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Life/Sleep cycles for a 36/hr (rotation) day inhabitable planet

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posted on Jul, 31 2007 @ 05:51 PM
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It is interesting to think about. To me, it seems our brains adjust themselves to daytime, and night-time hours, and basically have 2 cycles to go through each day. Is this an inherited trait that has just been the same because of the amount of time we have for our days and nights on Earth? If we all packed up for a new planet that was sustainable, but with a slower rotation, giving us, let's say, 36 hour days. Would our bodies adjust to the difference in time (be it over the course of a few years, or an extended period of time of 50-???'s of years) to the point for us to actually be active for at least 25-30 hours per day? If so, would our sleep cycle need to increase? Would our repair mechanisms increase in efficiency? Or would we stay the same, and have to have 2 rest periods a day? Your thoughts...




posted on Jul, 31 2007 @ 05:59 PM
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Hmm... Good question. Another question to add to that would be; do we slow our seconds down to match the timing of the new planet, so we still have 24 hour days, just slower than Earth's 24 hours?

That might be easier to adapt to. I think we would have trouble, anyway, because evolution has us used to the length of the days here on Earth.



posted on Jul, 31 2007 @ 06:06 PM
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I think the organism would adjust to it eventually, and i don't see why other life could not grow into this cycle from the start either..

At the end of the day, you will still be governed by light and dark. Your body needs the two to be complete and functional. But changing from one system to another would probably be a shock, but definatly possible i imagine.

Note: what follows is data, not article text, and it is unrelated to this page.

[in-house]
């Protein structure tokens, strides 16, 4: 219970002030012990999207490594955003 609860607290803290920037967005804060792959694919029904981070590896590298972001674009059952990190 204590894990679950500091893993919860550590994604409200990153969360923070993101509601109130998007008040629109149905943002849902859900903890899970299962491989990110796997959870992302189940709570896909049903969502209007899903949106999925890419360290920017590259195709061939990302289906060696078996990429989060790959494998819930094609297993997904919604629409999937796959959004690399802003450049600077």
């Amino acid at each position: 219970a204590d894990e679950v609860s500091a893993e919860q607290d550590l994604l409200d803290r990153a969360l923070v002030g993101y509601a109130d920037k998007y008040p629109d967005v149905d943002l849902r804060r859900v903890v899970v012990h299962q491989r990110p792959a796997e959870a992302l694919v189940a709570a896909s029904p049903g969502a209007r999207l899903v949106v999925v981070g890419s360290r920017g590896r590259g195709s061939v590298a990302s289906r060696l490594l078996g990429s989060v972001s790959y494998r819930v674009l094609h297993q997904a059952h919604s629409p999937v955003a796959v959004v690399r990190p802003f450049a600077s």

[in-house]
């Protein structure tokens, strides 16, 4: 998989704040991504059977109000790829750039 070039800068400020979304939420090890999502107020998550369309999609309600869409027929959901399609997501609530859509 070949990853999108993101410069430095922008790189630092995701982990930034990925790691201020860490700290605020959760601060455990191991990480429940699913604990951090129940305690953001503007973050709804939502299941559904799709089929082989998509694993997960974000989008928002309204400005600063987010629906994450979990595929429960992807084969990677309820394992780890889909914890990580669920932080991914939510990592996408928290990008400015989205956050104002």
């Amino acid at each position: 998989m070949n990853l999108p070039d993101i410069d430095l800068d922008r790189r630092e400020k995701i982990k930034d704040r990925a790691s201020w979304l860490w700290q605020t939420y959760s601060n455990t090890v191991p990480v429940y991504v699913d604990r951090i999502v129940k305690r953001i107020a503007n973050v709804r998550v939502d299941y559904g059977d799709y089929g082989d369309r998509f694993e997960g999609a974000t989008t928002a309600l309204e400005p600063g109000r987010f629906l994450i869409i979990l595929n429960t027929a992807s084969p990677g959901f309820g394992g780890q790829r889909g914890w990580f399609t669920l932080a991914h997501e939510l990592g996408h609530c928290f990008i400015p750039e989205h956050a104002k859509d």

posted on Jul, 31 2007 @ 06:09 PM
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It's definitely an inherited trait, a biological circadian rhythm. Most humans seem to actually settle into a 25-hour day in a laboratory setting deprived of any time clues.



posted on Jul, 31 2007 @ 06:30 PM
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Originally posted by Quasar
Hmm... Good question. Another question to add to that would be; do we slow our seconds down to match the timing of the new planet, so we still have 24 hour days, just slower than Earth's 24 hours?


That's pretty crazy as well. Slowing the seconds down marginally, and gradually seems like it would be easier for the human to adapt to. Our workdays would go by so slow!



posted on Jul, 31 2007 @ 07:31 PM
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Well since 24 and 36 are multiples of 12 you could have a couple 'regular' days in a row, and then a couple 'long' days so that for every 21 day Earth cycle you'd have:

Earth cycle - 21 days
Mars cycle - 11 days
Hybrid cycle - 14 days, including 8 normal days and 6 'long' days.